When considering Mary, the next relevant question is, what does a goitre typically indicate? We know from the research that in the developed world, the number one cause of goitre is Hashimoto’s Disease, the autoimmune condition I mentioned above wherever the body attacks the thyroid gland. In the developing world, the number one cause of goitre is iodine deficiency.

One of the ways to look for Hashimoto’s Disease is to test for thyroid antibodies. Mary’s antibodies were in the normal range.  However, about 20 to 30 per cent of people patients with Hashimoto’s, according to the studies, never test positive for thyroid antibodies. In such cases, a goitre that is visible on ultrasound may be the only sign that they have Hashimoto’s. This scenario is well documented in the scientific literature, and it is not understood why people with goitre do not test positive for antibodies. In some cases, they may have a compromised immune system, so they are not very good at producing antibodies, period. A compromised immune system can be assessed by testing total immunoglobulin levels IgG, IgA, IgM and IgE.

To summarise, if like Mary you a goitre is present it is extremely likely that there is a thyroid problem regardless of what the labs are saying. And statistically speaking, you likely have either Hashimoto’s Disease.

3. Thyroid Disease May Not Show Up On Standard Conventional Blood Tests

Is it possible that the thyroid is not functioning correctly, even if the lab results are all normal? In other words, is thyroid disease possible even if TSH, total T4 and T3, free T4 and free T3, thyroid antibodies results are all normal? The short answer here is yes. There are five main reasons why thyroid dysfunction may be present despite normal blood test results.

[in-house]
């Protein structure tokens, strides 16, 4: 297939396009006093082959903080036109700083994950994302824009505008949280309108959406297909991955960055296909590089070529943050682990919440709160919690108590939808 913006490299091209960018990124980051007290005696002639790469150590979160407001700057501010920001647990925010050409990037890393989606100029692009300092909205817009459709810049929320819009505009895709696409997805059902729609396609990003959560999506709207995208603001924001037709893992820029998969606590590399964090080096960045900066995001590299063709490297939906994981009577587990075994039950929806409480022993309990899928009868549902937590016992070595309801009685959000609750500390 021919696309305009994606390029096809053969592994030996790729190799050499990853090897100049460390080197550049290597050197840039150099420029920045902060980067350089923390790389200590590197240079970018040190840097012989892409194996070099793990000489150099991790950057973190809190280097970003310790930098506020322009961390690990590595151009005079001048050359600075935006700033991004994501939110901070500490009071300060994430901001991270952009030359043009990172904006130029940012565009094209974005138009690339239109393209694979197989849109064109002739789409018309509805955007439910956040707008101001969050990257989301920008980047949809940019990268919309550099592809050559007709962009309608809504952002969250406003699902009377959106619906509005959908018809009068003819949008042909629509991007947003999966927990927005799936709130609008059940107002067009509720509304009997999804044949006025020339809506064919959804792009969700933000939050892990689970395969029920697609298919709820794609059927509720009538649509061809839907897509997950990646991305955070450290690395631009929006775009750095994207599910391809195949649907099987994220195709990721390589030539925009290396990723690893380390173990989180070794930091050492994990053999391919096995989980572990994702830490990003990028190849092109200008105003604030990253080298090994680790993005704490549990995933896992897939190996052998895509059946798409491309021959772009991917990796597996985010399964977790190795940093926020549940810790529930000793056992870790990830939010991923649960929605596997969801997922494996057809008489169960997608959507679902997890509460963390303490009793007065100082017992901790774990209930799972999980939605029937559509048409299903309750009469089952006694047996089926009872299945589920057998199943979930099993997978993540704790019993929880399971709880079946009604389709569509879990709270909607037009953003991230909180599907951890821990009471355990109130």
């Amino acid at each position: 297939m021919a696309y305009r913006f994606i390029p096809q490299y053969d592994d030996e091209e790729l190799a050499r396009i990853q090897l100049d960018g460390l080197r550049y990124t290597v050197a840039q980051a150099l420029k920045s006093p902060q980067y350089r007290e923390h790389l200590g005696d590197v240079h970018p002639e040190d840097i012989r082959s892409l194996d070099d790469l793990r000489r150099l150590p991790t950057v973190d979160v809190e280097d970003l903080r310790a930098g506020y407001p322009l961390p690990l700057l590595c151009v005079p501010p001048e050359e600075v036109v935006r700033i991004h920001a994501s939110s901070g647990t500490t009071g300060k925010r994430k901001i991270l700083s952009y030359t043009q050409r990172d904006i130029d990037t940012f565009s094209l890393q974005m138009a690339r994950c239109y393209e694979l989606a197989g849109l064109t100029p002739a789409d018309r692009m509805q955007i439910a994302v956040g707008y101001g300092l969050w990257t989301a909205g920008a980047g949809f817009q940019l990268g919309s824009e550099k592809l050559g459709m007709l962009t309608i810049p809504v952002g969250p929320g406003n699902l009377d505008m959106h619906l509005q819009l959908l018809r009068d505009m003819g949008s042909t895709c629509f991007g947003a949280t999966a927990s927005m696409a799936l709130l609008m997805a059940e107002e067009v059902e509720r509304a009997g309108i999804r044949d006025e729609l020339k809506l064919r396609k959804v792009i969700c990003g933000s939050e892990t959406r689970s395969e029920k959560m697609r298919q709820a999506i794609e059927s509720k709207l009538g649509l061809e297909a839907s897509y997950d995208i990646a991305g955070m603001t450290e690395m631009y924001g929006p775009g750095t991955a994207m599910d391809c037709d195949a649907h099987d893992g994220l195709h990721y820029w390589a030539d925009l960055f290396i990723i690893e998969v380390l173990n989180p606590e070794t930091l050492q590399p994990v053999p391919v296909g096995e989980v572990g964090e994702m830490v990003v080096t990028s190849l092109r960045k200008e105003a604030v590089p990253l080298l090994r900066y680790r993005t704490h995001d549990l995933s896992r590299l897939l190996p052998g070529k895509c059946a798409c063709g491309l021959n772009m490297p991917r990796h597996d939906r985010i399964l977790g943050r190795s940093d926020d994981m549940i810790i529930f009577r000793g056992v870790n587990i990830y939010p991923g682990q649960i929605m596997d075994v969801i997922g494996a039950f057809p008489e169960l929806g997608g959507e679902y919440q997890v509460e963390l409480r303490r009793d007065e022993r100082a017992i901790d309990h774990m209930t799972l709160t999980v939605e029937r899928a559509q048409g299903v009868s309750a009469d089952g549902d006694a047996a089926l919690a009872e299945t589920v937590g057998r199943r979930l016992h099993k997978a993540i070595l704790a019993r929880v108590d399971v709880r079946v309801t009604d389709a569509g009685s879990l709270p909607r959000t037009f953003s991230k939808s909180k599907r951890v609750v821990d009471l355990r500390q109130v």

1. Pituitary Dysfunction.

The pituitary gland produces thyroid stimulating hormone (TSH). A problem in the pituitary may affect the production of TSH. TSH tells the thyroid to produce more thyroid hormone. Pituitary dysfunction may lead to a low-normal TSH, T4 or T3 but the patient can still be suffering from hypothyroid symptoms.

2. Poor Conversion Of T4 To T3

Remember that T4 is not metabolically active and is the primary thyroid hormone produced by the thyroid gland. T4 is converted to T3 which is metabolically active. Conversion happens in the gut and the liver and other tissues around the body, and it can be inhibited by inflammation, gut issues, and also nutrient deficiencies.

3. Elevated Thyroid-Binding Globulin Protein

Thyroid-binding globulin protein, as I described earlier, carries the thyroid hormone around the blood. Some states like high estrogen, which could be related to taking birth control or hormone replacement therapy, can elevate thyroid-binding globulin. Elevated thyroid-binding globulin can lead to low levels of free T4 or T3, even if total T4 and total T3 are normal.

4. Non-Thyroidal Illness Syndrome

Non-thyroidal illness syndrome (NTIS) is sometimes referred to as central hypothyroidism. NTIS is the result of low levels of TRH, or thyrotropin-releasing hormone, which is secreted by the hypothalamus to tell the pituitary how much TSH to produce. The causes of NTIS include leptin resistance, insulin resistance, inflammation, and other non-thyroid-related causes, hence the name.

5. Thyroid Resistance

Thyroid resistance is similar to insulin resistance or leptin resistance. Thyroid resistance is when both the thyroid and the pituitary glands are functioning normally, but the thyroid hormone is not entering the cells. The cellular receptors for thyroid hormone have become resistant to thyroid hormone, in the same way, that way that the cells for insulin can become resistant to insulin. Thyroid resistance can be caused by things like high cortisol levels, inflammation, elevated homocysteine, and other factors.